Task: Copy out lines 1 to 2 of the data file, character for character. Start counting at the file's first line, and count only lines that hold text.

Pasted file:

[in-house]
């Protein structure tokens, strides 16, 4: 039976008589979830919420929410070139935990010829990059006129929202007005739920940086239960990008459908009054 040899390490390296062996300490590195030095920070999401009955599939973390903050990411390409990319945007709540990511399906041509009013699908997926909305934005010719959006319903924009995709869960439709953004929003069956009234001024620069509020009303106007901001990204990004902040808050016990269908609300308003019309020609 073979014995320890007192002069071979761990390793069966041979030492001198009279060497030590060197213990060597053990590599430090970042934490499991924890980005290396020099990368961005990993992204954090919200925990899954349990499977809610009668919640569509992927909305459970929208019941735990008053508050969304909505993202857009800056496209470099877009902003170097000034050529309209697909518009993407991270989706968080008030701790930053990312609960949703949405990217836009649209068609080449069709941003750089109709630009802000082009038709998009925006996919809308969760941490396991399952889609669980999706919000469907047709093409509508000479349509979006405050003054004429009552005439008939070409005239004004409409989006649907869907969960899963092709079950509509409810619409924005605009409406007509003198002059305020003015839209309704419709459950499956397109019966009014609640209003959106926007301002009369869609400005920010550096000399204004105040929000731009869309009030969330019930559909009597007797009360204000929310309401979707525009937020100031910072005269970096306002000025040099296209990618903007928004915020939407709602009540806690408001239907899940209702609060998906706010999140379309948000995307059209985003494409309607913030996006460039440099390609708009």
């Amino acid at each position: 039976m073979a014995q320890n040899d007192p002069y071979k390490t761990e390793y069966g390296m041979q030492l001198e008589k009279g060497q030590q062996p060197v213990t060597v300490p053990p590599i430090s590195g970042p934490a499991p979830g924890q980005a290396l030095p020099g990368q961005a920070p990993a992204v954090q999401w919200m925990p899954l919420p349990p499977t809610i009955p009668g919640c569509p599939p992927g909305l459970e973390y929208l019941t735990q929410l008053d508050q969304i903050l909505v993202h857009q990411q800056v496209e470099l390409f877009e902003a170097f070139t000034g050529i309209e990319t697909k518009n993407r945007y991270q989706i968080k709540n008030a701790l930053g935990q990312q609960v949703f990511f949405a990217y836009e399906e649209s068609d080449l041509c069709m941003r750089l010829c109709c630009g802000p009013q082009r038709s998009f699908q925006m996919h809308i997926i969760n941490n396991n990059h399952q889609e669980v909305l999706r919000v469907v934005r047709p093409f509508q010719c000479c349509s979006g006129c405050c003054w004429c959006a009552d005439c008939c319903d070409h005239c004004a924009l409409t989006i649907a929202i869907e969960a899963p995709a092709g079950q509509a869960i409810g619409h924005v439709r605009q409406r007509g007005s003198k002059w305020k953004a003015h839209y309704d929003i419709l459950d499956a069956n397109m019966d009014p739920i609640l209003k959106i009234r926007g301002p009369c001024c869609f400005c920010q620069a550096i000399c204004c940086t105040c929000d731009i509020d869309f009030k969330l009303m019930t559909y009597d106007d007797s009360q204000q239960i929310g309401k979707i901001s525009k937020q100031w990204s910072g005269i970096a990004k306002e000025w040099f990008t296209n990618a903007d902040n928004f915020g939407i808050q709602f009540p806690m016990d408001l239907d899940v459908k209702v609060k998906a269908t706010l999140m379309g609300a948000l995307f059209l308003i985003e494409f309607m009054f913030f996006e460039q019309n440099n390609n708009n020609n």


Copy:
[in-house]
């Protein structure tokens, strides 16, 4: 039976008589979830919420929410070139935990010829990059006129929202007005739920940086239960990008459908009054 040899390490390296062996300490590195030095920070999401009955599939973390903050990411390409990319945007709540990511399906041509009013699908997926909305934005010719959006319903924009995709869960439709953004929003069956009234001024620069509020009303106007901001990204990004902040808050016990269908609300308003019309020609 073979014995320890007192002069071979761990390793069966041979030492001198009279060497030590060197213990060597053990590599430090970042934490499991924890980005290396020099990368961005990993992204954090919200925990899954349990499977809610009668919640569509992927909305459970929208019941735990008053508050969304909505993202857009800056496209470099877009902003170097000034050529309209697909518009993407991270989706968080008030701790930053990312609960949703949405990217836009649209068609080449069709941003750089109709630009802000082009038709998009925006996919809308969760941490396991399952889609669980999706919000469907047709093409509508000479349509979006405050003054004429009552005439008939070409005239004004409409989006649907869907969960899963092709079950509509409810619409924005605009409406007509003198002059305020003015839209309704419709459950499956397109019966009014609640209003959106926007301002009369869609400005920010550096000399204004105040929000731009869309009030969330019930559909009597007797009360204000929310309401979707525009937020100031910072005269970096306002000025040099296209990618903007928004915020939407709602009540806690408001239907899940209702609060998906706010999140379309948000995307059209985003494409309607913030996006460039440099390609708009």